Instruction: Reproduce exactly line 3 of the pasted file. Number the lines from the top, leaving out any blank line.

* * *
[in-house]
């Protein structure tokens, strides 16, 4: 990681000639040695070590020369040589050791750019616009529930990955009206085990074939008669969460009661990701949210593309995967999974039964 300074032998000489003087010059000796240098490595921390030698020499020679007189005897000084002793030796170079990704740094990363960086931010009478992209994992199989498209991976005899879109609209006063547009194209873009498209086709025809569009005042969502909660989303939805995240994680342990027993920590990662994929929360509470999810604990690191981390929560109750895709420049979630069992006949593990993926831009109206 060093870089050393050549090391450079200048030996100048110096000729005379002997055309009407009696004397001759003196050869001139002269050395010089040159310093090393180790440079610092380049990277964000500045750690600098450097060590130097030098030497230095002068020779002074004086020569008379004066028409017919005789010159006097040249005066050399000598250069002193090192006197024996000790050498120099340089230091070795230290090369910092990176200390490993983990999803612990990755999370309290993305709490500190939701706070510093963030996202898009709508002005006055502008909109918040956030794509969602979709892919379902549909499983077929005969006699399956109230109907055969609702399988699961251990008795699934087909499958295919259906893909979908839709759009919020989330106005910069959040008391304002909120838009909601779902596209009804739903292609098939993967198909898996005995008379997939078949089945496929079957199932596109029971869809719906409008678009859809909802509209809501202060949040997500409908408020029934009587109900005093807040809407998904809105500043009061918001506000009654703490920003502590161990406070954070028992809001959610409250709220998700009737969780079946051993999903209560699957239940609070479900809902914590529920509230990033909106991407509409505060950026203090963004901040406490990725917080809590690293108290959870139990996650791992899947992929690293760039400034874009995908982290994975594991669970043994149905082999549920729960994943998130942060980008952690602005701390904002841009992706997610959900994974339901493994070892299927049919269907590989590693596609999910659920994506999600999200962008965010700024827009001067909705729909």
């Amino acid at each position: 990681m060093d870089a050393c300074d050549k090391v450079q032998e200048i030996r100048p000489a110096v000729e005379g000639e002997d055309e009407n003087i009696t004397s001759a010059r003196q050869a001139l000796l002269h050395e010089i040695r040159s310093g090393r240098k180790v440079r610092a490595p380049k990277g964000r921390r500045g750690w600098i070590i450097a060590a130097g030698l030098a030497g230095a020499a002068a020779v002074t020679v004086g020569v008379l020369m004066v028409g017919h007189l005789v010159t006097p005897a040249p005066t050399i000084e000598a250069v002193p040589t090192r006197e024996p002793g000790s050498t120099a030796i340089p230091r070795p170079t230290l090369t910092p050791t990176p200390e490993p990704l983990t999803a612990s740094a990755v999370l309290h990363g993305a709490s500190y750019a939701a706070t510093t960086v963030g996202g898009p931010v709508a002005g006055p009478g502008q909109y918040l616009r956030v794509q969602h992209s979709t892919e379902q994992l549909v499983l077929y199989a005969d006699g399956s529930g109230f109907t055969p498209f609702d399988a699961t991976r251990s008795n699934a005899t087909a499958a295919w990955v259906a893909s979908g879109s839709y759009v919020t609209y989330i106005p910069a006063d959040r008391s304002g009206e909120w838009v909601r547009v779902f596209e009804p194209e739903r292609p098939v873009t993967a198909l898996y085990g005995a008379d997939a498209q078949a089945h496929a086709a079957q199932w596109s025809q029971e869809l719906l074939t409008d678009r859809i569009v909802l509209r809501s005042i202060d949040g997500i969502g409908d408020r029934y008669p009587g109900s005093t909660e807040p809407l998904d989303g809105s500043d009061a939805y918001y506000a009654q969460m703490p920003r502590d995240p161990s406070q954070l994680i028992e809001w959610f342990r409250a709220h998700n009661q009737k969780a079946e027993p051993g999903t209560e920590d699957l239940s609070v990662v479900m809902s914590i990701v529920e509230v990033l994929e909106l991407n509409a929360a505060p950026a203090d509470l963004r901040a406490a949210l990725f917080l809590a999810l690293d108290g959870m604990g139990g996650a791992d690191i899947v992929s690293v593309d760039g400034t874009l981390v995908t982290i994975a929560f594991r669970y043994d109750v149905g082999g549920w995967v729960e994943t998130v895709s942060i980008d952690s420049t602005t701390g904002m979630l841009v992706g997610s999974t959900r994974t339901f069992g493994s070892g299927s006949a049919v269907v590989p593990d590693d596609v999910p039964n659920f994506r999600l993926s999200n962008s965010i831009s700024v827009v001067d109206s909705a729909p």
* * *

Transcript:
């Amino acid at each position: 990681m060093d870089a050393c300074d050549k090391v450079q032998e200048i030996r100048p000489a110096v000729e005379g000639e002997d055309e009407n003087i009696t004397s001759a010059r003196q050869a001139l000796l002269h050395e010089i040695r040159s310093g090393r240098k180790v440079r610092a490595p380049k990277g964000r921390r500045g750690w600098i070590i450097a060590a130097g030698l030098a030497g230095a020499a002068a020779v002074t020679v004086g020569v008379l020369m004066v028409g017919h007189l005789v010159t006097p005897a040249p005066t050399i000084e000598a250069v002193p040589t090192r006197e024996p002793g000790s050498t120099a030796i340089p230091r070795p170079t230290l090369t910092p050791t990176p200390e490993p990704l983990t999803a612990s740094a990755v999370l309290h990363g993305a709490s500190y750019a939701a706070t510093t960086v963030g996202g898009p931010v709508a002005g006055p009478g502008q909109y918040l616009r956030v794509q969602h992209s979709t892919e379902q994992l549909v499983l077929y199989a005969d006699g399956s529930g109230f109907t055969p498209f609702d399988a699961t991976r251990s008795n699934a005899t087909a499958a295919w990955v259906a893909s979908g879109s839709y759009v919020t609209y989330i106005p910069a006063d959040r008391s304002g009206e909120w838009v909601r547009v779902f596209e009804p194209e739903r292609p098939v873009t993967a198909l898996y085990g005995a008379d997939a498209q078949a089945h496929a086709a079957q199932w596109s025809q029971e869809l719906l074939t409008d678009r859809i569009v909802l509209r809501s005042i202060d949040g997500i969502g409908d408020r029934y008669p009587g109900s005093t909660e807040p809407l998904d989303g809105s500043d009061a939805y918001y506000a009654q969460m703490p920003r502590d995240p161990s406070q954070l994680i028992e809001w959610f342990r409250a709220h998700n009661q009737k969780a079946e027993p051993g999903t209560e920590d699957l239940s609070v990662v479900m809902s914590i990701v529920e509230v990033l994929e909106l991407n509409a929360a505060p950026a203090d509470l963004r901040a406490a949210l990725f917080l809590a999810l690293d108290g959870m604990g139990g996650a791992d690191i899947v992929s690293v593309d760039g400034t874009l981390v995908t982290i994975a929560f594991r669970y043994d109750v149905g082999g549920w995967v729960e994943t998130v895709s942060i980008d952690s420049t602005t701390g904002m979630l841009v992706g997610s999974t959900r994974t339901f069992g493994s070892g299927s006949a049919v269907v590989p593990d590693d596609v999910p039964n659920f994506r999600l993926s999200n962008s965010i831009s700024v827009v001067d109206s909705a729909p």